Excerpt Monday – Soul Fire at Samhain

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With Halloween (Samhain) fast approaching, I’ve posted one of the scarier moments from my novel Soul Fire. Daire, Sidhe Prince of the Seelie court is trapped in the mortal world, aided by Rowan Blake, a human with an uncanny ability both to produce Soul Fire on which the Sidhe thrive, and to turn his world upside down. Fighting his growing attraction to her, Daire struggles to protect her from the dark Sidhe forces which follow him. Ambushed and driven into the forests, their only hope is to reach her home, before their enemies reach them.

Daire dropped to his knees, only the sword holding him up. Rowan sprinted to his side, leaping over undergrowth. She seized his arm, pulling him to his feet.

“Come on,” she urged. “Before they wake up or come back. Let’s go!”

Daire allowed her to lead him. The trees swept by them, shadowy sentinels which Rowan feared at any second would morph into another Dark Sidhe.

Almost within sight of the house, Daire pulled her to a halt, his hand firm but gentle on her upper arm.

“Do you recall what you did the other night?”

The confused images flared behind her eyes again, the coiling of roots and vines, the upheaval of the earth, the flow of raw energy from her innermost core. Nervously, she nodded.

“We’re going to do it again. When the spell activates, we need to stand ready to run for your home. Do you understand?”

Run? Could they outrun whatever lay in wait? Rowan’s chest tightened. “Yes,” she whispered.

He pointed to a tall yellow-flowered gorse. “Pick some of that.” Rowan didn’t think to argue but used her pilfered sword to hack some of the longer growth off. She offered it to him, but Daire shied back.

“No. And be careful with it. Once inside, lock the doors and windows and light a fire with that, understand?”

“Yes, but…”

“No buts,” he warned in a voice that would brook no dissent. “They will kill us if they catch us and that is the best treatment either of us could hope for.”

She glared at him, guessing his plan. He intended to remain outside and hold his enemies off. It was plain on the determined lines of his face.

“And what about you?” she asked, keeping her voice as diamond hard as his gaze. Daire didn’t answer.

Rowan followed him through the trees. They moved slowly, with the utmost care, each step judiciously placed. As they made their way forwards, Rowan tried to work out what she had actually done the night they met. Daire had been holding the sword, the world was going insane all around them and she had grabbed the hilt, needing to do something, anything! Seeing his fading strength, she had reached out with her own and…and what?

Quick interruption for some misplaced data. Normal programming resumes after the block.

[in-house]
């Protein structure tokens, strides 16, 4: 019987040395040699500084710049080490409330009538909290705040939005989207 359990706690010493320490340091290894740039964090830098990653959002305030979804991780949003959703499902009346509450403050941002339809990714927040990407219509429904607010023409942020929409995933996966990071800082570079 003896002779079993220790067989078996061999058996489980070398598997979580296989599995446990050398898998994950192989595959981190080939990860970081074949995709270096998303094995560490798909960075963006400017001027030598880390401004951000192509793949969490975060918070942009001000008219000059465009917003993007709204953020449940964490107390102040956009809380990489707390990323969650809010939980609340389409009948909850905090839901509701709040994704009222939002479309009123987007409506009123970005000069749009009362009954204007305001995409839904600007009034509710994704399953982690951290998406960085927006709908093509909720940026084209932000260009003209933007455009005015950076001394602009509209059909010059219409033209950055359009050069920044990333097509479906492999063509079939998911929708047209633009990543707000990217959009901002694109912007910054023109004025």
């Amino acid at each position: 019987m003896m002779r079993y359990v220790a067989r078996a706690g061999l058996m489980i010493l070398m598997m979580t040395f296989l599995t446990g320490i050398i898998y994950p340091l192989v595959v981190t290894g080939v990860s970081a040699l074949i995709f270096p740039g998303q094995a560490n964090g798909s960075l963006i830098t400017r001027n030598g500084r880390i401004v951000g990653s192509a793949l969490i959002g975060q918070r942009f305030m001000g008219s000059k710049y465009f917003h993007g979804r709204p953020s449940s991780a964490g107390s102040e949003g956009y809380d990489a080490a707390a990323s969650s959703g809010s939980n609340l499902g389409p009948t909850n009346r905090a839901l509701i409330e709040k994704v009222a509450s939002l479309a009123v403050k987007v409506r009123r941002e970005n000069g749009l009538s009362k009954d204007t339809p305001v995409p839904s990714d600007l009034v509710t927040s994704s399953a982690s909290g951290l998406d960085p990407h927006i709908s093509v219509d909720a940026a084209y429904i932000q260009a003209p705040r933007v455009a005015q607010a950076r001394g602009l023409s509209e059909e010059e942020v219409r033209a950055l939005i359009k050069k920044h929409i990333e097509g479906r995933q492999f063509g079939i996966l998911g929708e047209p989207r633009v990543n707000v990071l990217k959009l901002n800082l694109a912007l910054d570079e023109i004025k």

In the shadow of a horse chestnut’s wide, spreading branches, she reached out to him. Her fingers brushed his arm lightly, to get his attention, intending only to tell him she didn’t know what to do. He turned so quickly, the sword sweeping towards her, that Rowan gave a tiny cry of surprise and saw the darkness flooding his eyes.

“You must be silent.” His voice emerged as a hiss.

“But I don’t—” she managed, but then laughter came from the narrow clearing ahead, a cruel, thin sound, the sound of the mean-hearted, the laughter of a tormentor. Rowan recoiled, but didn’t dare retreat. The Dark Sidhe were all around them, waiting for such a mistake.

“Prince Daire has a plaything,” one voice called out.

“Will he share?”

“No. His heart is gone. He doesn’t love us anymore. He doesn’t love anyone. He won’t share.”

“No fair no share.”

Rowan’s breath scraped against the insides of her throat. “Oh, God.”

Something to her left—far too close to her—spat out a curse.

“All the gods abandoned you, little one,” said a deeper voice, filled with the sound associated with the worst kind of leer. “There’s only us.”

And Daire, she thought. His broad shoulders rose before her, his curling hair brushing the place where his neck joined them. She could smell his scent, the deep, rich aroma of earth and wood, of the natural world.

But another smell drifted closer, from behind, the smell of decay, of rot. Rowan’s eyes widened as she realised what it meant. A hand grabbed her shoulder, pulling her aside and the knife flashed in the twilight, heading straight for Daire’s unprotected back.

Rowan did the only thing she could; she shouldered the arm aside and thrust the sticks she carried right into the torso and face of their attacker. The Dark Sidhe fell back, screaming. His knife flew from his hand into the darkness.

“Now!” Daire yelled and she flailed around, grabbing his shoulders with her free hand and willing every ounce of strength she possessed into him.